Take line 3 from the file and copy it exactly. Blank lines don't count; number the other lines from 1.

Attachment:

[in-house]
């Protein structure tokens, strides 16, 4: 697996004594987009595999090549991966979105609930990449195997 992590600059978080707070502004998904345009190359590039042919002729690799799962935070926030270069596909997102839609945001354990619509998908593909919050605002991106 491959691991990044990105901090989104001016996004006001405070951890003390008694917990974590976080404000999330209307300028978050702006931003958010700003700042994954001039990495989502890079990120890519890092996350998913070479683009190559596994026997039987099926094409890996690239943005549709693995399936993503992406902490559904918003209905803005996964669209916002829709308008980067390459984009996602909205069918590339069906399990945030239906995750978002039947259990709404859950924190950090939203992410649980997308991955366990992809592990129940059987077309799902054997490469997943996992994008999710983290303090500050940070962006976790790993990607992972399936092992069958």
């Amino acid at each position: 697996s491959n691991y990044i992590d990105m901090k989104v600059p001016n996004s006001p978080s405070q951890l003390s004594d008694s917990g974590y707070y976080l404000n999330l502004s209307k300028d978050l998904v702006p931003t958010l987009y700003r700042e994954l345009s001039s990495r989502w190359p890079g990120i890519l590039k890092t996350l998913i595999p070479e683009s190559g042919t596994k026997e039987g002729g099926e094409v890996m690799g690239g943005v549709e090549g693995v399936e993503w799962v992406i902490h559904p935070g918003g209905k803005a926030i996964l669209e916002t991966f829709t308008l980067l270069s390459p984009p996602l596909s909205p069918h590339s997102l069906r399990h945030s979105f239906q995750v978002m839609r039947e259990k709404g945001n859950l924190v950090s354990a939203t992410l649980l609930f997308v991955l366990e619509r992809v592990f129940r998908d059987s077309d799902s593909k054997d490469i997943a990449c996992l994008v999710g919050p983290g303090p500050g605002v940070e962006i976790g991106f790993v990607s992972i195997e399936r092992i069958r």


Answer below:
């Amino acid at each position: 697996s491959n691991y990044i992590d990105m901090k989104v600059p001016n996004s006001p978080s405070q951890l003390s004594d008694s917990g974590y707070y976080l404000n999330l502004s209307k300028d978050l998904v702006p931003t958010l987009y700003r700042e994954l345009s001039s990495r989502w190359p890079g990120i890519l590039k890092t996350l998913i595999p070479e683009s190559g042919t596994k026997e039987g002729g099926e094409v890996m690799g690239g943005v549709e090549g693995v399936e993503w799962v992406i902490h559904p935070g918003g209905k803005a926030i996964l669209e916002t991966f829709t308008l980067l270069s390459p984009p996602l596909s909205p069918h590339s997102l069906r399990h945030s979105f239906q995750v978002m839609r039947e259990k709404g945001n859950l924190v950090s354990a939203t992410l649980l609930f997308v991955l366990e619509r992809v592990f129940r998908d059987s077309d799902s593909k054997d490469i997943a990449c996992l994008v999710g919050p983290g303090p500050g605002v940070e962006i976790g991106f790993v990607s992972i195997e399936r092992i069958r």